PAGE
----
“Funny. I don’t think you’re gonna like how this ends, though. Parents, you might wanna send your kids out of the room if they’re watchin’ this.”

Zamona jumped forward and Ortega rocketed upward. Zamona’s fist connected with the window and a horrible crunching sound cascaded through the room. Ortega held his breath as warning alarms started chiming, but he relaxed when he saw the herald’s fist retract to reveal that the window had crumpled instead of shattered.

“Transparent metal instead of shielded glass!” Ortega shouted.

“Couldn’t tell you.”

“Makes sense for a window that size, it holds up better against air pressure,” Ortega said, touching down on the ground. Zamona raised a confused eyebrow.

“Not flying away? Rethought surrender?”

“Nah,” said Ortega, unlatching the rocket pack from his back. “Just switching weapons. Computer, go to full burn, head for the big guy.”

Ortega swung the pack forward just as the engines turned from red to orange, yellow, blue, and white. The pack rocketed toward a surprised Zamona, slammed into him, and pushed him into the window. The Herald struggled for a second, further increasing the structural damage on the wall behind him, as he reached forward and tried to manipulate the pack.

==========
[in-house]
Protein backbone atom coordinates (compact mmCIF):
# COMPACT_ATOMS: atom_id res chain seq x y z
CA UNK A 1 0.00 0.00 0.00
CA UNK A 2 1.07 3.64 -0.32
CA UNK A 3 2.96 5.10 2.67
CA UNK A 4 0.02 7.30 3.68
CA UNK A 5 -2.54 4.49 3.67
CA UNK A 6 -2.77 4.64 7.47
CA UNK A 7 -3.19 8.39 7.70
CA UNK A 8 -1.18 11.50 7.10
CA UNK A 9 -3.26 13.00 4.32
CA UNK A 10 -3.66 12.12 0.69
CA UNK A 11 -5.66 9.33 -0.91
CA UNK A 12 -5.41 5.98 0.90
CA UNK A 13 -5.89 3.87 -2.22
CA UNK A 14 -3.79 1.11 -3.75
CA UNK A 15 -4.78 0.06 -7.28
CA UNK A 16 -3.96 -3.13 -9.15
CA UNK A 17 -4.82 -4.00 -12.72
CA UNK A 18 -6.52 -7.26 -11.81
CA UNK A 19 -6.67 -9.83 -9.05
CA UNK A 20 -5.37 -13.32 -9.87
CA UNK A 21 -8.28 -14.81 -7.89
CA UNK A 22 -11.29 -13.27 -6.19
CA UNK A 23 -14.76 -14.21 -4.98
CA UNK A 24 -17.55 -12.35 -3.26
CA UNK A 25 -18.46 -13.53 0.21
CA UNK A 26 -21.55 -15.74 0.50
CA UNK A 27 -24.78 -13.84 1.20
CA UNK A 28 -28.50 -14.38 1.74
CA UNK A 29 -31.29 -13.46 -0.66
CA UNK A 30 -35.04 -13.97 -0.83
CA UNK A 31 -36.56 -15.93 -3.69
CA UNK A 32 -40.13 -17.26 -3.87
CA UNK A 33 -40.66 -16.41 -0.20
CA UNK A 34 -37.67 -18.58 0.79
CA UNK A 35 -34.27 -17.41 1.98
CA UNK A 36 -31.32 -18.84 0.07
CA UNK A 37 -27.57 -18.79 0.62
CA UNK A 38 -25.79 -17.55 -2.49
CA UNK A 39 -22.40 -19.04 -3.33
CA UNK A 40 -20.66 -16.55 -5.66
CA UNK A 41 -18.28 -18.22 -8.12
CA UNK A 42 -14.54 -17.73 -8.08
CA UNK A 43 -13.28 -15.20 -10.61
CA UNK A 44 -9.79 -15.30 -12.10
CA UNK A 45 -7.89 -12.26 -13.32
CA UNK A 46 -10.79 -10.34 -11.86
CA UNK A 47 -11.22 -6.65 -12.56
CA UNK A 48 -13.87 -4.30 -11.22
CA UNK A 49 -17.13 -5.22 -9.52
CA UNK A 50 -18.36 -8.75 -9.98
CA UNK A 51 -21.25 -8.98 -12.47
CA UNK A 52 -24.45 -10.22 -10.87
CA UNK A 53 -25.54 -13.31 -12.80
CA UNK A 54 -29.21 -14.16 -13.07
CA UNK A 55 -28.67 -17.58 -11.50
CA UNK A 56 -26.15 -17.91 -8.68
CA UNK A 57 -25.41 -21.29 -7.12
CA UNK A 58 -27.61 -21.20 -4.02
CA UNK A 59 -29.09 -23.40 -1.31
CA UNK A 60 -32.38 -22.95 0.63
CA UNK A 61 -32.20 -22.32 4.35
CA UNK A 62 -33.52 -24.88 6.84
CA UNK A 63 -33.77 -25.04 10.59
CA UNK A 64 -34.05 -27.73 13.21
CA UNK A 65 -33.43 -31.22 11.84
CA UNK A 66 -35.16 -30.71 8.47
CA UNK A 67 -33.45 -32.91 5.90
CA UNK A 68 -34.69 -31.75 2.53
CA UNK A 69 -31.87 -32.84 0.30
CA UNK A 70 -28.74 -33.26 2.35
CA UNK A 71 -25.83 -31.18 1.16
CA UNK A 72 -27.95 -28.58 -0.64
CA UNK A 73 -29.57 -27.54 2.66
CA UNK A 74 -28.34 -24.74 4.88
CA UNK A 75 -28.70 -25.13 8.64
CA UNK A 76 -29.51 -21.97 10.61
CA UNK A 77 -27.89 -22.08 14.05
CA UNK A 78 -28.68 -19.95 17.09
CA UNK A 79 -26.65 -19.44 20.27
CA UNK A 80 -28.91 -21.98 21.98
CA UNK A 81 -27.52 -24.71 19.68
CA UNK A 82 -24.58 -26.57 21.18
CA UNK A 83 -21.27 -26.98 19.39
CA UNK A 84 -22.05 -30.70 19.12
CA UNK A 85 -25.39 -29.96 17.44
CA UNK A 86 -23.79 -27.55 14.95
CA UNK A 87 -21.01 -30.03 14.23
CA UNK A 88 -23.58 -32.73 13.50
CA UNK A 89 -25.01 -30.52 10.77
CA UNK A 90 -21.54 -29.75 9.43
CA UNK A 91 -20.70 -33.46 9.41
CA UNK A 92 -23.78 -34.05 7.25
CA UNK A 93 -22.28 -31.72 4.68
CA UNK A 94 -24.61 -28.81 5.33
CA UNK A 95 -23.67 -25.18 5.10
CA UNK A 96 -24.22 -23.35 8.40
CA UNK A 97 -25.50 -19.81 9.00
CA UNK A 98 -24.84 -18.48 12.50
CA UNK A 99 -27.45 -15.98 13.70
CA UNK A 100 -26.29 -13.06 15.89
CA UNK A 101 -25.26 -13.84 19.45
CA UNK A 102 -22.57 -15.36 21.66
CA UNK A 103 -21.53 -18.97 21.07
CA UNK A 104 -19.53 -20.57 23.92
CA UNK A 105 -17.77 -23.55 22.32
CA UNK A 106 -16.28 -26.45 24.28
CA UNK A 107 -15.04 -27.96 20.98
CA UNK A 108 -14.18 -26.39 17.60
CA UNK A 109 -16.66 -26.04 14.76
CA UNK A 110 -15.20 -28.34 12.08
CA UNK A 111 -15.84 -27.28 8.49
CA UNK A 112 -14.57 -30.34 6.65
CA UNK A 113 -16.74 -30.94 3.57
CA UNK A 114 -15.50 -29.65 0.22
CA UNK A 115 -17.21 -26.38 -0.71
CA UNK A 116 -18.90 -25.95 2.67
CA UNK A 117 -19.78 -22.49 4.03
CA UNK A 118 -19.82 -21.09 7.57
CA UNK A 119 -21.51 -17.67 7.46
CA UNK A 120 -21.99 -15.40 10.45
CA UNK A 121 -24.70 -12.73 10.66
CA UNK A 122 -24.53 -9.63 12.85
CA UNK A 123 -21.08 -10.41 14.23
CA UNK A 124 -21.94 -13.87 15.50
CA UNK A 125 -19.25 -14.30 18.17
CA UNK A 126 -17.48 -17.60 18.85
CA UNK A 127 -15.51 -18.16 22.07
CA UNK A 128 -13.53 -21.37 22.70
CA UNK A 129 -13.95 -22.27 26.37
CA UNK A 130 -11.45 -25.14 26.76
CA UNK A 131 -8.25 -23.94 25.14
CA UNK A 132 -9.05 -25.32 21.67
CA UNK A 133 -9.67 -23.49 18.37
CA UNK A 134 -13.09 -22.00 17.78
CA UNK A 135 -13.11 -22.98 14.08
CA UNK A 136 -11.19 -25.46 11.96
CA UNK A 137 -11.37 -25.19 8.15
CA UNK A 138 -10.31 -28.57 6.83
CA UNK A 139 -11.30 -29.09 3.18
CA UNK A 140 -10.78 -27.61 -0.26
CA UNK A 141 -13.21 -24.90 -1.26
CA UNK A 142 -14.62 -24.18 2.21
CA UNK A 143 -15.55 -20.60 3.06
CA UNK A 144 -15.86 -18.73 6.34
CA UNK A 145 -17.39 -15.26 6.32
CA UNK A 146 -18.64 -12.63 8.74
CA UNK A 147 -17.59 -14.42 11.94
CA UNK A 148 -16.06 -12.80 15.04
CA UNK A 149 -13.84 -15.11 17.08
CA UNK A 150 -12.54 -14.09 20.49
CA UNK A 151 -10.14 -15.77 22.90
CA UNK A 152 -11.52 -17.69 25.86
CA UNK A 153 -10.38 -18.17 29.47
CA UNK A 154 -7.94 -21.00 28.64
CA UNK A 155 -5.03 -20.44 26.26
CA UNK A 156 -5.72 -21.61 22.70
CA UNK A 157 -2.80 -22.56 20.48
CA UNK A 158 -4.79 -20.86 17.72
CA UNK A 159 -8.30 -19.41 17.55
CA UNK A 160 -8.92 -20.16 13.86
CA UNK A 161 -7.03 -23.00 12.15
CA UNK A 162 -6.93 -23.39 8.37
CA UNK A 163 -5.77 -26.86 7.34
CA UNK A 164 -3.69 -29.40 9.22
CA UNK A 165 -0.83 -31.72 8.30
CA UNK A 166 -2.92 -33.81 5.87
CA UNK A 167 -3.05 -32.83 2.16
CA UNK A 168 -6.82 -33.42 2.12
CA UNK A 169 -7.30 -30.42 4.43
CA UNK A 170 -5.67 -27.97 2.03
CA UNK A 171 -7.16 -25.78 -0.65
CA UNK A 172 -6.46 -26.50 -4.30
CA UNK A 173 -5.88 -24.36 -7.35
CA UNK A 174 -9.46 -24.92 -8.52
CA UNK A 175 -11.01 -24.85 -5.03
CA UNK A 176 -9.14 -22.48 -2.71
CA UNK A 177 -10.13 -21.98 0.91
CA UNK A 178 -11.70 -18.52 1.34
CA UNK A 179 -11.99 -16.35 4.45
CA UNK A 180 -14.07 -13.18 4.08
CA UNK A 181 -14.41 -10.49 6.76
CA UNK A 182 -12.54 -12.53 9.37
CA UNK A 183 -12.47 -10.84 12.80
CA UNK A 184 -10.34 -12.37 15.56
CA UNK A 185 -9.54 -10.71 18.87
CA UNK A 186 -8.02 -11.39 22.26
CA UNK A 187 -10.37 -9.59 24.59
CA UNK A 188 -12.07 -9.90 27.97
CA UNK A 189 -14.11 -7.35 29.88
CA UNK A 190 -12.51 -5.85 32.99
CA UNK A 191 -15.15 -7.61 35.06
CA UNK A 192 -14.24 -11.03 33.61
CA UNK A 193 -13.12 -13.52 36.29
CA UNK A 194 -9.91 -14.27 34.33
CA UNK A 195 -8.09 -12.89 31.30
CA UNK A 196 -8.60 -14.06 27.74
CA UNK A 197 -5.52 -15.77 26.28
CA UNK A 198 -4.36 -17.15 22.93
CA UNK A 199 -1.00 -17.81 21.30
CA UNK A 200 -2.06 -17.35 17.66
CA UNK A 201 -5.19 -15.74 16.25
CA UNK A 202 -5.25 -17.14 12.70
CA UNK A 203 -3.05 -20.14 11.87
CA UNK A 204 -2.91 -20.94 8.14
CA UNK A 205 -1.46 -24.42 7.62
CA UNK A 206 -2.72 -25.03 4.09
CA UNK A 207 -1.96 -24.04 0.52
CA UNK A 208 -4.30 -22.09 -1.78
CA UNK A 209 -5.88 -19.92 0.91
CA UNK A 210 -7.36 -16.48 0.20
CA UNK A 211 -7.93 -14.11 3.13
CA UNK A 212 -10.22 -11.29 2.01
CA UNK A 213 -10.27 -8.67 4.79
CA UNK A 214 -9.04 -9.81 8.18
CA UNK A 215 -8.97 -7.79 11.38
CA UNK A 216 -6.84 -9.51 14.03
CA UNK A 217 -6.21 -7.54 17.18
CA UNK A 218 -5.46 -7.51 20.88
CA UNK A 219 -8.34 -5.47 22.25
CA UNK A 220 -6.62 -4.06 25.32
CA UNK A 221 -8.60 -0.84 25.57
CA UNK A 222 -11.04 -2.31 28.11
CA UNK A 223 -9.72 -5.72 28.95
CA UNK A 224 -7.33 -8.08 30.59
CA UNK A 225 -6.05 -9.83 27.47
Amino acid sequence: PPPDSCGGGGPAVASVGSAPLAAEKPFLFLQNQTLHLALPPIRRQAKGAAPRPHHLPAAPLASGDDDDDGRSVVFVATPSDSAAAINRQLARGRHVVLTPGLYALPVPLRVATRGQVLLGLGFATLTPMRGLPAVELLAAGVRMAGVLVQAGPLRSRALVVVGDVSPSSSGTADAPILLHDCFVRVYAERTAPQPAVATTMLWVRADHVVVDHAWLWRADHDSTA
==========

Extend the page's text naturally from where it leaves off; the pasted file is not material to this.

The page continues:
“Nice try,” he said. “I’ve still got just enough control to not let this thing push me out, though. And it’s just not gonna hit hard enough to hurt me.”

“Don’t need to hurt you,” said Ortega. He pulled the trigger on his blaster and fired, striking the window just over Zamona’s shoulder. Too late, Harold reflexively lifted a massive hand to ward off the blast, not realizing that he wasn’t the target. An orange glow accompanied the increased heat as the transparent wall distorted. Harold looked back.

“Wait-”

The combined force of the rocket pack and the herald’s shoulders took their toll. The diminishing cohesion of the window failed, and the wall ruptured. An intense rush of air defenestrated the former wrestler, and the rocket made sure that he vanished into the void before he could react to what was happening.